Mercury in Fishes from Yosemite (CA), Mount Rainier (WA), and Rocky Mountain (CO) National Parks: Potential Drivers and Ecological Risk
Colleen Flanagan Pritz1, Collin Eagles-Smith2, James Willacker3, Michelle Lutz4 and Michael Tate5
The National Park Service (NPS) safeguards over 400 special places for the protection of unique natural resources and scenic beauty. Although celebrated as some of the most pristine ecosystems, recent studies have documented the presence of mercury in fish from NPS units across the western United States, including Mount Rainier (MORA; WA), Rocky Mountain (ROMO; CO), and Yosemite (YOSE; CA) national parks. Even protected areas, such as national parks, are subjected to mercury contamination because it is delivered through atmospheric deposition, often after long-range transport. Approximately 1,200 fish (primarily Salmonidae) were sampled from 52 subalpine lakes and rivers between 2003–2012 in MORA, ROMO, and YOSE, and analyzed for total mercury concentrations. Preliminary results indicate that mercury concentrations in fish varied substantially among and within parks, suggesting that landscape factors may be particularly important determinants of mercury risk in the parks. Basin delineations and landscape models were utilized to determine significant drivers in fish mercury concentrations, such as atmospheric deposition and dissolved organic carbon (DOC). Although mercury concentrations in most fish were low, at some sites they exceeded health thresholds for potential impacts to fish, birds, wildlife, and humans. Ongoing studies aim to further characterize mercury in fish from eastern national parks, evaluate the utility of dragonfly larvae as a biosentinel for mercury in aquatic food webs, and assess mercury source attribution via mercury stable isotope markers. With a strong foundation in research, the NPS strives to understand how best to minimize air pollutants in park ecosystems, including airborne contaminants like mercury where concentrations in fish challenge the very mission of the national parks to leave resources and wildlife unimpaired for future generations.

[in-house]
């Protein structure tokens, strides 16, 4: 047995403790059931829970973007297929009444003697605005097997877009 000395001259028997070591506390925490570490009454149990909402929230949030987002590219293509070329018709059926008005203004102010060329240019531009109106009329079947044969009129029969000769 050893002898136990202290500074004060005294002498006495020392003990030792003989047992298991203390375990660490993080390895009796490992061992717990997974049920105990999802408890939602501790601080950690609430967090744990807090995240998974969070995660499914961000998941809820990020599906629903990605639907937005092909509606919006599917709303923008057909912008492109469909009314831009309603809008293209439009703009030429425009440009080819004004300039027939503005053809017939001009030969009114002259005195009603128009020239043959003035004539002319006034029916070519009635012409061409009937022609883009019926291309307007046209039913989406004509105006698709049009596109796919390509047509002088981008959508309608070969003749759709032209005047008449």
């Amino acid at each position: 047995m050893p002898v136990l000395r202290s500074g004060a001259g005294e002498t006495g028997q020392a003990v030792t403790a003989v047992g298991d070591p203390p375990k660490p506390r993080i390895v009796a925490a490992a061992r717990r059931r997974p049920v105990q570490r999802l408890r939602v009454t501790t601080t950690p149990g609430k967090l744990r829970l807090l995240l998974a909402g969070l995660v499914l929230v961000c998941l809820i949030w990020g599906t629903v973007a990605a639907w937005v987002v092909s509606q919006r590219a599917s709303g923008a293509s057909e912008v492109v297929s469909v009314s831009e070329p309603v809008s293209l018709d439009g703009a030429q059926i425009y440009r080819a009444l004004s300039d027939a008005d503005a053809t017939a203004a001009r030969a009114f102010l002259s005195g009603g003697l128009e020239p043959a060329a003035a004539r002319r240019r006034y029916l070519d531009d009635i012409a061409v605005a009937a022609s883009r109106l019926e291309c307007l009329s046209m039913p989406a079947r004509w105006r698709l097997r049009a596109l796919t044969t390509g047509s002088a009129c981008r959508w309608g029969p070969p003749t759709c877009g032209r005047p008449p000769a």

1National Park Service, firstname.lastname@example.org 2USGS, email@example.com 3USGS, firstname.lastname@example.org 4USGS, email@example.com 5USGS, firstname.lastname@example.org